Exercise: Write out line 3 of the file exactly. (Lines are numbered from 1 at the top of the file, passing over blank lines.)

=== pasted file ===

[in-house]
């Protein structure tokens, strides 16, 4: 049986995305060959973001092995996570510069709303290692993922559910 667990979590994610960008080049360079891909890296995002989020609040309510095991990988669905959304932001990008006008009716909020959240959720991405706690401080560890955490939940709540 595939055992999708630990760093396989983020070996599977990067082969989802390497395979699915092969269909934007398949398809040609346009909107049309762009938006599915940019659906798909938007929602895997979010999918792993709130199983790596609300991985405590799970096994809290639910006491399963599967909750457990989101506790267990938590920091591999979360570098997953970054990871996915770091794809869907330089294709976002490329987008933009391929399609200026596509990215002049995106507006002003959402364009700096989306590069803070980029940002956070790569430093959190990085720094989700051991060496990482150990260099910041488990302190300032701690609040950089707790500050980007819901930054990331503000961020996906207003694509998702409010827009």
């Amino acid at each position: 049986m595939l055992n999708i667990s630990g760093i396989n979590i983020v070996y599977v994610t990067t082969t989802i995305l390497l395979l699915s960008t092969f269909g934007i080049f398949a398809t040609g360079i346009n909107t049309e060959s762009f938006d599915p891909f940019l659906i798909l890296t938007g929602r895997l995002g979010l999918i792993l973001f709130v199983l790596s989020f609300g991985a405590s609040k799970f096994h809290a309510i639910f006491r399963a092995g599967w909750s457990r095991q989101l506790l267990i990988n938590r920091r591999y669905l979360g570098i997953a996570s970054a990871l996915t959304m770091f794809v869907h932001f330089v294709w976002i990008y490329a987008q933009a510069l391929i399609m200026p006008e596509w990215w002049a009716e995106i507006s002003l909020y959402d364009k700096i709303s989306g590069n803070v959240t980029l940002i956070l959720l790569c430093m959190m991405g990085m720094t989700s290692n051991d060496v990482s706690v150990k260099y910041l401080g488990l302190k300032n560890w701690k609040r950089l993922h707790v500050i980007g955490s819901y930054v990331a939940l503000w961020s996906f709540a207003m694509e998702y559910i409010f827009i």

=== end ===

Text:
């Amino acid at each position: 049986m595939l055992n999708i667990s630990g760093i396989n979590i983020v070996y599977v994610t990067t082969t989802i995305l390497l395979l699915s960008t092969f269909g934007i080049f398949a398809t040609g360079i346009n909107t049309e060959s762009f938006d599915p891909f940019l659906i798909l890296t938007g929602r895997l995002g979010l999918i792993l973001f709130v199983l790596s989020f609300g991985a405590s609040k799970f096994h809290a309510i639910f006491r399963a092995g599967w909750s457990r095991q989101l506790l267990i990988n938590r920091r591999y669905l979360g570098i997953a996570s970054a990871l996915t959304m770091f794809v869907h932001f330089v294709w976002i990008y490329a987008q933009a510069l391929i399609m200026p006008e596509w990215w002049a009716e995106i507006s002003l909020y959402d364009k700096i709303s989306g590069n803070v959240t980029l940002i956070l959720l790569c430093m959190m991405g990085m720094t989700s290692n051991d060496v990482s706690v150990k260099y910041l401080g488990l302190k300032n560890w701690k609040r950089l993922h707790v500050i980007g955490s819901y930054v990331a939940l503000w961020s996906f709540a207003m694509e998702y559910i409010f827009i």